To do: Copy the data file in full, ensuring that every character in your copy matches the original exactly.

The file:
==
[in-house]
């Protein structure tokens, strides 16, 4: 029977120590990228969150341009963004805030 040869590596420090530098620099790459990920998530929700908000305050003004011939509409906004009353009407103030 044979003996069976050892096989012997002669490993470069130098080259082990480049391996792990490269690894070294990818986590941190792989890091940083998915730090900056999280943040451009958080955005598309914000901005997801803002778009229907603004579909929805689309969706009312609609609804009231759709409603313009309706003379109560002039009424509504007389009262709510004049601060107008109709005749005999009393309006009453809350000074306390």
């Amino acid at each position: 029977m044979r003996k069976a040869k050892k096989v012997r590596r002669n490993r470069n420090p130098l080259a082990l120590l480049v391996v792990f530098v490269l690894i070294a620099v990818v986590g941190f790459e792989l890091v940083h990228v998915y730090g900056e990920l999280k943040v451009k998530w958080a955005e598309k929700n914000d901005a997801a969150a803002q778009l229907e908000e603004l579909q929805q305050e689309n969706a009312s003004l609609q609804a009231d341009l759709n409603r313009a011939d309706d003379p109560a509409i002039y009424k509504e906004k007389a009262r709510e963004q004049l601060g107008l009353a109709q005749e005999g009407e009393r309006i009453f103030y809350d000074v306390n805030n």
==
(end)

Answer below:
[in-house]
């Protein structure tokens, strides 16, 4: 029977120590990228969150341009963004805030 040869590596420090530098620099790459990920998530929700908000305050003004011939509409906004009353009407103030 044979003996069976050892096989012997002669490993470069130098080259082990480049391996792990490269690894070294990818986590941190792989890091940083998915730090900056999280943040451009958080955005598309914000901005997801803002778009229907603004579909929805689309969706009312609609609804009231759709409603313009309706003379109560002039009424509504007389009262709510004049601060107008109709005749005999009393309006009453809350000074306390």
């Amino acid at each position: 029977m044979r003996k069976a040869k050892k096989v012997r590596r002669n490993r470069n420090p130098l080259a082990l120590l480049v391996v792990f530098v490269l690894i070294a620099v990818v986590g941190f790459e792989l890091v940083h990228v998915y730090g900056e990920l999280k943040v451009k998530w958080a955005e598309k929700n914000d901005a997801a969150a803002q778009l229907e908000e603004l579909q929805q305050e689309n969706a009312s003004l609609q609804a009231d341009l759709n409603r313009a011939d309706d003379p109560a509409i002039y009424k509504e906004k007389a009262r709510e963004q004049l601060g107008l009353a109709q005749e005999g009407e009393r309006i009453f103030y809350d000074v306390n805030n």